Texas Tech University

School of Veterinary Medicine Welcomes New Research Assistant Professor

Weston Brooks

October 13, 2021

Maria “Heidi” Villalba

Maria “Heidi” Villalba’s childhood, background drive her to be a mentor for veterinary students in research development.

Approximately 66 miles southwest of Amarillo lies Dimmitt, Texas, the hometown of Maria “Heidi” Villalba. Agriculture reigns supreme in this little town. It is the place Villalba will always call home, where her father worked for many years at a local feedyard and now works at a local farm, and her mother still works for Cargill Meat Solutions in nearby Friona and has for more than 20 years.

From a young age, agriculture shaped her life and was a focal point of her upbringing. During her high school years, she was involved in stock shows and the Dimmitt chapter of the National FFA Organization (FFA). It was the guidance of her mentor, a high school agriculture teacher, that encouraged and motivated her to become a first-generation college student.

Now, after years of hard work through undergraduate and graduate degrees, and as a post-doctoral research fellow, she finds herself with an extraordinary opportunity to give back to what was so formative during her childhood. She will now advance research discovery that will benefit animal, human and ecosystem health. In her role as a research assistant professor at the Texas Tech University School of Veterinary Medicine (SVM) in Amarillo, Villalba also serves as an inspiration and role model for school children. She began her duties on Sept. 1.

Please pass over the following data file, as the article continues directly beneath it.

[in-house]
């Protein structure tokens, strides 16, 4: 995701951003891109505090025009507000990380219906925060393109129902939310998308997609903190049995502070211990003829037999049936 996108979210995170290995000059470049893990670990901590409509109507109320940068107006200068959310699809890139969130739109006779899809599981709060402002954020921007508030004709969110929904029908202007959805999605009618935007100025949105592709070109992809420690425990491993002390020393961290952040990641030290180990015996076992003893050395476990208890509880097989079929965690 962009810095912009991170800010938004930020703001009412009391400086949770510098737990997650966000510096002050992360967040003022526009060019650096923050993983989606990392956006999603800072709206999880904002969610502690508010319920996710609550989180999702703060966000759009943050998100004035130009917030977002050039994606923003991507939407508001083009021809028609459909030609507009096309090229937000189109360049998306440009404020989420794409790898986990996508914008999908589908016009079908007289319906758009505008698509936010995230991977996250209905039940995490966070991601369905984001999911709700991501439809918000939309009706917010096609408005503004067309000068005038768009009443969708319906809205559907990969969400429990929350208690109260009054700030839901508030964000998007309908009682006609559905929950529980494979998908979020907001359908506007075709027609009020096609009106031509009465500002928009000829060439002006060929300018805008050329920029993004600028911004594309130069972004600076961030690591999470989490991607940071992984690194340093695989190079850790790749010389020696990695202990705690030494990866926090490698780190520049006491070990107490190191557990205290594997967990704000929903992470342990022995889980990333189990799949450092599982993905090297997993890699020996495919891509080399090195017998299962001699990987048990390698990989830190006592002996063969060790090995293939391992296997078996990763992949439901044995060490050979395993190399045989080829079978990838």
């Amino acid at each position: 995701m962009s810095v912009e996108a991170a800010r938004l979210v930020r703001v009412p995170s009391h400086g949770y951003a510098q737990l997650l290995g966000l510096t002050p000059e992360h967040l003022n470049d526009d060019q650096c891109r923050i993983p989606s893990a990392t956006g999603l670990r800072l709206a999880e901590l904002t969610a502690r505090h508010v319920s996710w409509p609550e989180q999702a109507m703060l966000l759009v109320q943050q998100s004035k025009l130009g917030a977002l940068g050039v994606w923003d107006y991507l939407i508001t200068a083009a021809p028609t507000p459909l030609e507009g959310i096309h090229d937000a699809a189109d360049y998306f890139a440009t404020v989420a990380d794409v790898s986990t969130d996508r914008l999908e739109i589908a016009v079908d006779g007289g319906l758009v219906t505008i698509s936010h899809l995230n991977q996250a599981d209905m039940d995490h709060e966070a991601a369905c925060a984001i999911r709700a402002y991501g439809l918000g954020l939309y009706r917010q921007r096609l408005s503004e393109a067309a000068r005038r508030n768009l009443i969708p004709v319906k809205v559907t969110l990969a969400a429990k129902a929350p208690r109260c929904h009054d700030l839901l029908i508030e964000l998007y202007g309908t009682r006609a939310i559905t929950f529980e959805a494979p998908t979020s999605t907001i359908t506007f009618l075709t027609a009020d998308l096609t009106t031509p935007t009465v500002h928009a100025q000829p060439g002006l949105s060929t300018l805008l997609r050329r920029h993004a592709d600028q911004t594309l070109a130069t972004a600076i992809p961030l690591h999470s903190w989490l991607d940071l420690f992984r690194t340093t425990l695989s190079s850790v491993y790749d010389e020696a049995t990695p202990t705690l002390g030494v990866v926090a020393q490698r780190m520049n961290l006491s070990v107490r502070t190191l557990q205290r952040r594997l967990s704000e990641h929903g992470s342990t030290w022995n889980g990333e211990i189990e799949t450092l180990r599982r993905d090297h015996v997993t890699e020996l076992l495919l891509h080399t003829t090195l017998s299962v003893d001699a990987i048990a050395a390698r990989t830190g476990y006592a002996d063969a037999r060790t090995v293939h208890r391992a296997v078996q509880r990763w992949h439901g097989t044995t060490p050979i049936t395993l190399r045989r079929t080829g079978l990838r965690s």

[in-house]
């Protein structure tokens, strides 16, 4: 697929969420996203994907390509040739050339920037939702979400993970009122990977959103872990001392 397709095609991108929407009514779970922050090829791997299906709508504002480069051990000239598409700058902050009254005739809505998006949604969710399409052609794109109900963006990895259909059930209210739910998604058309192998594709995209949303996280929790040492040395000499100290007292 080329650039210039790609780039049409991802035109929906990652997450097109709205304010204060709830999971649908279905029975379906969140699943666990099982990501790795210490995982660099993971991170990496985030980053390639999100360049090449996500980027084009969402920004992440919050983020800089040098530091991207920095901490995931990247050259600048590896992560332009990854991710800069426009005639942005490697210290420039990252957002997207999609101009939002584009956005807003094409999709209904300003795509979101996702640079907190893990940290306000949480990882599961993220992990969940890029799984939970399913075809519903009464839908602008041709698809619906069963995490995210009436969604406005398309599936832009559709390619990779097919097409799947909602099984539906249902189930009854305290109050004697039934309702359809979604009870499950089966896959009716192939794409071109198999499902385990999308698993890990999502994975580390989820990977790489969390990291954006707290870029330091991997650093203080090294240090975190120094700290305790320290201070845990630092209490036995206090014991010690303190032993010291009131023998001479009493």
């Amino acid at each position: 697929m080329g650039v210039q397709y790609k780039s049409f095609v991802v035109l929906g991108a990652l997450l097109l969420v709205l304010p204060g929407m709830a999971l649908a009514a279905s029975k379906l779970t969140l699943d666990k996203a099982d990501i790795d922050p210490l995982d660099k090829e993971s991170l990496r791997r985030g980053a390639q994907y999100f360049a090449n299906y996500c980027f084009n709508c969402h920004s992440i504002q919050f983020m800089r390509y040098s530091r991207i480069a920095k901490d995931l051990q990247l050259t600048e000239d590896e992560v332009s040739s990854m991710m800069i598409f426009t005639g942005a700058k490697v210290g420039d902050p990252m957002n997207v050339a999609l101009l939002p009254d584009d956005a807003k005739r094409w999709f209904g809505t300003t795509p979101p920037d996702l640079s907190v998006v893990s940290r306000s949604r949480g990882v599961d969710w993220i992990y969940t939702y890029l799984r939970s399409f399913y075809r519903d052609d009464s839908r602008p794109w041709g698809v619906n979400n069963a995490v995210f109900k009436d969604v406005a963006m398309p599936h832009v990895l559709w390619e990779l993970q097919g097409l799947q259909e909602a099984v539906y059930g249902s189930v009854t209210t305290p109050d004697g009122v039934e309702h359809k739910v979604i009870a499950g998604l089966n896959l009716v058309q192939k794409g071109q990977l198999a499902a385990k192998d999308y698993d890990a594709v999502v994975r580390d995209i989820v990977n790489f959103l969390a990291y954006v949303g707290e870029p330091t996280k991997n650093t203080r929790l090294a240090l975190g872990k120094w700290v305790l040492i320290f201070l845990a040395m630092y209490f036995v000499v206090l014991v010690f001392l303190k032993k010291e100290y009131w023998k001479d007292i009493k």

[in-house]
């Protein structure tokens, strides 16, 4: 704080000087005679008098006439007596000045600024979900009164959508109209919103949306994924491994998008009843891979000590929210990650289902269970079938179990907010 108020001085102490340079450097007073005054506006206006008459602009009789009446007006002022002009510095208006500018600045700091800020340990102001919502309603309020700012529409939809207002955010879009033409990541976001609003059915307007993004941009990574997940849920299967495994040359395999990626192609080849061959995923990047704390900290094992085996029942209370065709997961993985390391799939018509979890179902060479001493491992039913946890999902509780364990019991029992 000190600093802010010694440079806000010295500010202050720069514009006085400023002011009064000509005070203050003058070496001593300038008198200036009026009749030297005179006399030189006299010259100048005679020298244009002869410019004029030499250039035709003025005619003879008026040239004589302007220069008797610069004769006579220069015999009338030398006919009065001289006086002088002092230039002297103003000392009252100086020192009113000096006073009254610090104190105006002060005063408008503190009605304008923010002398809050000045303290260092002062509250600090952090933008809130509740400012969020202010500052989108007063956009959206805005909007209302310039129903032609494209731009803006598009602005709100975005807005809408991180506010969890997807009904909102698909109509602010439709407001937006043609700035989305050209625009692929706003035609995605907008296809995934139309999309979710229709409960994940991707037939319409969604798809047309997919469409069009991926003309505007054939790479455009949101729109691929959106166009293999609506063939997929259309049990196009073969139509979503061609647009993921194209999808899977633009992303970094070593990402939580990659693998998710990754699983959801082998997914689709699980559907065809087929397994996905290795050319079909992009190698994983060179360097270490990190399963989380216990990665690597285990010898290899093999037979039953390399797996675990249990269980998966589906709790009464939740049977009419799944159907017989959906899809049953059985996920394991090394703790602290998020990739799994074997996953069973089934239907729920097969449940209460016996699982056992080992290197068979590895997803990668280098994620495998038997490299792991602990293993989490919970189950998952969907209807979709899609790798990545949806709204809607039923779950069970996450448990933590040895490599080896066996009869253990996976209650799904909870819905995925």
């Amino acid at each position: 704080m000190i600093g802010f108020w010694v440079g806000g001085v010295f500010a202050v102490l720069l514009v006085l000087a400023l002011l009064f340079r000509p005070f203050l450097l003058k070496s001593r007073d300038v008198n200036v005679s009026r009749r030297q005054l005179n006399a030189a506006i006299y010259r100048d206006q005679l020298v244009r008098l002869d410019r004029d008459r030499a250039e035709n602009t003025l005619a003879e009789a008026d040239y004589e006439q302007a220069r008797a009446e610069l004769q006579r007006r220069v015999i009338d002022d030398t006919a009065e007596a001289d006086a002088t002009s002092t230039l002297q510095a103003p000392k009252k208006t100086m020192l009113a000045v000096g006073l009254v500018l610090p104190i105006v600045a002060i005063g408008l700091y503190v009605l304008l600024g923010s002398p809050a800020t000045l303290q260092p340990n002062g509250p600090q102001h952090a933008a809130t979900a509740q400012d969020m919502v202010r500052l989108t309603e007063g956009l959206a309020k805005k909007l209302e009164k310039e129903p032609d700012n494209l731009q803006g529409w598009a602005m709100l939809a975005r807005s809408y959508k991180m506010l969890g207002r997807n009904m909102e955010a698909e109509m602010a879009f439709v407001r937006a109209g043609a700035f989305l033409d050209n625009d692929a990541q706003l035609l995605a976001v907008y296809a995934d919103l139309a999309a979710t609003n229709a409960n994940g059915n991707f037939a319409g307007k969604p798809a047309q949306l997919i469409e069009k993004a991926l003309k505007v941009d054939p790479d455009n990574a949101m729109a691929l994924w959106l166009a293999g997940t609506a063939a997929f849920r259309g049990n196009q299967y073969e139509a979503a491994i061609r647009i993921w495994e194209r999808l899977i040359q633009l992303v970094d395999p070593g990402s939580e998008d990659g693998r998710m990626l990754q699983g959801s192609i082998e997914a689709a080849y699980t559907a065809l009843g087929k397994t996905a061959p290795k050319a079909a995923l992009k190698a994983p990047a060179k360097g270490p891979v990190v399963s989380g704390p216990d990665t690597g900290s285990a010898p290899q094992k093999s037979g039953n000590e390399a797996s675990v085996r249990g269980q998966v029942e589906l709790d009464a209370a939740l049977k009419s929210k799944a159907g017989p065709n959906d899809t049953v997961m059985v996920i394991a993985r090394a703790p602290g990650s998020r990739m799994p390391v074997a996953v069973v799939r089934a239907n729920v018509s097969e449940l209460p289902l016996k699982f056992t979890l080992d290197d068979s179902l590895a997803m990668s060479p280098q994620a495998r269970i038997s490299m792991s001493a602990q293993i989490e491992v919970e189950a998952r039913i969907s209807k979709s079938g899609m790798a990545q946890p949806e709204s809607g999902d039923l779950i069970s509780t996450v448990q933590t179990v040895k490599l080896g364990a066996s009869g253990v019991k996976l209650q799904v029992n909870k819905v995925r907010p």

“I'm thrilled for this opportunity to help with our school's mission, providing advanced graduate education and research,” Villalba said. “I'm excited to stay in Amarillo and continue my passion in teaching, research and mentoring in veterinary medicine.”

Villalba is a pharmaceutical scientist with extensive experience in animal modeling for diabetes and related metabolic diseases and stroke. The School of Veterinary Medicine provides her with advanced resources to develop a transformative research program. She will also work with other scientists with related expertise. Her goal is to contribute to new preclinical drug discoveries which could translate to potential novel drug options for patients who, as of now, do not have a therapeutic choice to extend life expectancy.

“Dr. Villalba lives and breaths our purpose as a School,” said Guy Loneragan, dean of the SVM.  “She truly understands the needs of rural and regional communities. She also knows how to inspire school students to imagine and pursue the opportunities that college and a career in research and discovery bring. Dr. Villalba will do great things at Texas Tech, and we are so lucky that she joined our team.”

Early in her career, she developed a passion and love for teaching and training graduate students. As she steps into her new role at the SVM, Villalba wants to continue her pursuit to inspire and mentor those who have her same drive to make a difference in the world through discovery.